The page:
Cost Per Click (CPC) Explained


Cost Per Click (CPC) Explained

Cost Per Click (CPC) is a term you may have heard whilst looking at starting a new Adwords campaign or really any form of advertising on the internet. But what is CPC, how is it worked out, how can you find a keyword’s CPC and how this can help you budget your next campaign? In this article, we will be going through all of this to give you a better understanding of this aspect of Pay Per Click (PPC).

What is CPC?

CPC is a form of measuring the cost of advertising. It basically is what it says, the cost you pay per a user clicking on your advert. If you find a keyword (using the tools I’ll mention in a minute) that has a CPC of £5, you’ll pay £5 every time a user clicks on your ad. This might seem pretty crazy, especially when some terms have a CPC of £10. But there are a few methods you can do to have low CPC but still gain a fair bit of traffic.

Page Relevancy & Quality Score

This is a tactic we’ve mentioned quite a lot in our PPC blog topics and it makes your advert content more relevant to the advert and keywords you’re using. Not only will this make your PPC rankings better, but it will also mean your landing page is more likely to convert those customers. I’ve written a whole bunch of article on Quality Score.

How to Work Out Cost Per Click

Cost per click might seem like a pretty complicated algorithm that bids on your behalf to get the correct ranking, however, it’s actually fairly easy to work out. Competitor Ad Ranking / Your Quality Score + 0.1 = actual CPC.

Competitor Ad Ranking

This is a combination of your closest competitors page quality and their budget.

Your Quality Score

We spoke about this earlier, basically relating to how relevant your landing page is towards the keywords advertised on. Google’s adverts work on a bidding system, meaning that Google takes into account your budget when bidding for location. This means that your CPC will only ever be lower or equal to your max bid. Google create your bid by comparing your bid, your closed competitor’s bid and how your pages compare in terms of quality score.

How to Find out CPC

This is actually rather easy. There are a whole bunch of ways to find out the average CPC for keywords, most of these involve some very simple free tools. I’ve spoken about these tools a few times on some of our blogs.

Tools to Find CPC

There are a whole bunch of tools available to find out the average CPC. However, you need to remember this is just an average cost per click, but this should help you understand ROI and budget your adverts better, we’ll get more into that later.

Keywords Everywhere

A very useful tool, Keywords Everywhere is completely free and gives you the ability to find keywords and also find out their CPC. (It does only work on Chrome however). Simply install the add-on and go through the step by step process of installing it. Once it’s on and live, you can simply search into Google and it will display the search volume and the average CPC.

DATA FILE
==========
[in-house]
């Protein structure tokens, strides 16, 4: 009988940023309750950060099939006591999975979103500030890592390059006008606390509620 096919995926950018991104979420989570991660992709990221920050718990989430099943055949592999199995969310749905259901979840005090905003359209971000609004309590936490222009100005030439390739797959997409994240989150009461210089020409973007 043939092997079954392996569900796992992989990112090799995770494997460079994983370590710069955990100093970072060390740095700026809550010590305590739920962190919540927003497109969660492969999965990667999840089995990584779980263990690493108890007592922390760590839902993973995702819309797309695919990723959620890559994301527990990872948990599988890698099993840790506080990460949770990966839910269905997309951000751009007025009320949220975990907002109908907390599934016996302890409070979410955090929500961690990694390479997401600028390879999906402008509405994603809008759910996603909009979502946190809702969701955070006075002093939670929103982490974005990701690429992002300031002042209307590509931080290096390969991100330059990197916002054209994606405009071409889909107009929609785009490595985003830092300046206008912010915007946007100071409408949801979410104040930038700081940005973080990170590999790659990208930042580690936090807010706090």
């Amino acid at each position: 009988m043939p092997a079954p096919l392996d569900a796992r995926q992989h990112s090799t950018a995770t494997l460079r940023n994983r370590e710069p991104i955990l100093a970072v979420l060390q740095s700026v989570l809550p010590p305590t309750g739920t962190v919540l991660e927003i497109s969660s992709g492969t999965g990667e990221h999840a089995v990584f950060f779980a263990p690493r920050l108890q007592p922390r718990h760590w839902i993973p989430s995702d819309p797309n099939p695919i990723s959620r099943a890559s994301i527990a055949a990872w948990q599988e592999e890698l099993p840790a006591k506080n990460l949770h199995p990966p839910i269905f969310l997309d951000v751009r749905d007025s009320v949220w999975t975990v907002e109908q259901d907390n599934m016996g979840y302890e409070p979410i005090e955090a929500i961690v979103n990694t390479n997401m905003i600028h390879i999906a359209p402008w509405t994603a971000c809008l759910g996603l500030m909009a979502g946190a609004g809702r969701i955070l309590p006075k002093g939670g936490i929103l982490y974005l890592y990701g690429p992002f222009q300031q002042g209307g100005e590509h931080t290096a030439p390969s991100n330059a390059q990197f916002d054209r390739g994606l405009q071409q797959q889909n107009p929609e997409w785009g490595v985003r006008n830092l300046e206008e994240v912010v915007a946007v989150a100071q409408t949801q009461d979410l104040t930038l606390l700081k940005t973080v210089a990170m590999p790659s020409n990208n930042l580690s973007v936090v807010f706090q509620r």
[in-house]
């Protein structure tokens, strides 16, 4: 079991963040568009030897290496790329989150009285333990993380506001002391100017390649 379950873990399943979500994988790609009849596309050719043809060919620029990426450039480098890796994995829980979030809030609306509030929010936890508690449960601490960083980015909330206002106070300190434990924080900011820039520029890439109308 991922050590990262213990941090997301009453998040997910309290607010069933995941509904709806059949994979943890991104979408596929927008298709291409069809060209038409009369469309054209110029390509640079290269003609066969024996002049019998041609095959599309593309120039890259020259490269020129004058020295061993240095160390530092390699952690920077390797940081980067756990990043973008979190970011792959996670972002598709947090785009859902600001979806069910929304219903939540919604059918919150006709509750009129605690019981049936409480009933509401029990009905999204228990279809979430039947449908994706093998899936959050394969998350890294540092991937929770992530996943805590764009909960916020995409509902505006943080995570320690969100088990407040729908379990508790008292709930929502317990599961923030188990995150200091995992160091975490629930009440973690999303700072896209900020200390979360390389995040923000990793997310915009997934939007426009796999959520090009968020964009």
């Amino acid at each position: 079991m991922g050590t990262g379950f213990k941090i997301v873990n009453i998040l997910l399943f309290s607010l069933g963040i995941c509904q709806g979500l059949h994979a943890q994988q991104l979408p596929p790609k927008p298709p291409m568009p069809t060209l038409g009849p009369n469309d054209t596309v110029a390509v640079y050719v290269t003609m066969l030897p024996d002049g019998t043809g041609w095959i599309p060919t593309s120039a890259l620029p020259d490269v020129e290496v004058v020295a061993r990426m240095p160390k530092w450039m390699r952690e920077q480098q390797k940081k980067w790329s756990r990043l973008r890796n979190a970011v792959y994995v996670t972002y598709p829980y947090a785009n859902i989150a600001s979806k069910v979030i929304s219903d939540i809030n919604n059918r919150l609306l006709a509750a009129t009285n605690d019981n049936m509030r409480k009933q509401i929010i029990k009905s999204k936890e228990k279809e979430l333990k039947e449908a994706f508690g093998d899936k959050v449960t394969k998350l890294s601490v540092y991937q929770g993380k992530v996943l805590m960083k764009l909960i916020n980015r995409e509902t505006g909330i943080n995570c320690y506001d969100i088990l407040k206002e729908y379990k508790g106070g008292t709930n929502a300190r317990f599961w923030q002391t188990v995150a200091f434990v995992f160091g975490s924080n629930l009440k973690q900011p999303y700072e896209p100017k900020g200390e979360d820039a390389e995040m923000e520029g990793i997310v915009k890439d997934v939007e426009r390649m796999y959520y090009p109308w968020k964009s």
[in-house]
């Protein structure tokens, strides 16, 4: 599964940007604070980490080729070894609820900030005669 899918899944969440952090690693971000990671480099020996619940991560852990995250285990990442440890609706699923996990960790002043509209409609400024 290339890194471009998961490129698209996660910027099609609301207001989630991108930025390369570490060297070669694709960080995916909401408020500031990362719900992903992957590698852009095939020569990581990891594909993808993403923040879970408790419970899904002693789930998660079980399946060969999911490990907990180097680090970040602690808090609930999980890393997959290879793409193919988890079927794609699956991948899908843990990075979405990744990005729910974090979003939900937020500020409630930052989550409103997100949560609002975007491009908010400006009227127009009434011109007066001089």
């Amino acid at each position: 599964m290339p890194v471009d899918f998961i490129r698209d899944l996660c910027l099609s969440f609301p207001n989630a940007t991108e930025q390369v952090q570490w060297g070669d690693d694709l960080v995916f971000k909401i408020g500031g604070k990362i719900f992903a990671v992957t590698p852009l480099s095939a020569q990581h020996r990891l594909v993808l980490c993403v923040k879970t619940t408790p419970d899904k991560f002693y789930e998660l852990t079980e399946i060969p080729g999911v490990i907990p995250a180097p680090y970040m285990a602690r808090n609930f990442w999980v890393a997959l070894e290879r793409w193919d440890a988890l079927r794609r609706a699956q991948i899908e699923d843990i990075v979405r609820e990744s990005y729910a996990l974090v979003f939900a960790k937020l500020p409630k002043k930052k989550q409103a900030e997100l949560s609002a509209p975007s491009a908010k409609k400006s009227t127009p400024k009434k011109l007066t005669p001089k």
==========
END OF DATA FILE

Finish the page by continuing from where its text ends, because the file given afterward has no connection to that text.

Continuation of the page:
cost per click keywords everywhere


This is another fantastic tool, however, you do have to pay for it. This tool gives you a lot more information than Keywords Everywhere, hence the price. However, once you’ve set up your account, simply type in a keyword, and it will display that term and all the related terms, as well as displaying the CPC.

cpc semrush

Use Cost Per Click For Budgeting

Now that you know exactly how to find your CPC for a whole bunch of keywords, how can you use this to help you run a better PPC campaign? Knowing all the terms that you can use for your campaign and the Cost per click allows you to understand your budget and potential ROI’s. 

  1. Understand your budget: how much do you have available to spend on PPC, how many visitors do you want from this? 
  2. Use your keyword knowledge: you now know all the possible keywords you want to use and the CPC. Use this to work out what terms are out of your budget and ignore them. Then work out what terms you can use, assign a budget and move on. 
  3. Develop the landing page: You can now use these keywords to optimise your landing page. Developing your landing page around these keywords will gain you a better quality score. 
  4. Keep checking and optimising: Once the Campaign is running don’t think it’s over, check how well each ad is doing and what keywords you can use instead. You don’t want to blow a whole days budget in one click if that click doesn’t convert to anything. Work out if you’re looking for quality or quantity. 

(pro tip, advertising on a term which has a volume of 10 searches and spending £1 per click is better than spending £10 per click on a term which has 100 monthly searches if your budget is only £10. Therefore high volume search terms aren’t always the best).

Cost Per Click Conclusion

So there you have it, Cost Per Click explained. If you don’t fancy taking my word for it you can also check it this article ‘Average cost per click (Avg. CPC): definition’ by Google themselves. Rounded up, understanding what a CPC is and how to use it effectively can save you time and money. It can allow you to plan better and develop landing pages better optimised towards conversions. If you’re looking for help on your next PPC campaign get in contact with Channel Creative using the button below. We love what we do and we’re always up for chatting about your digital marketing.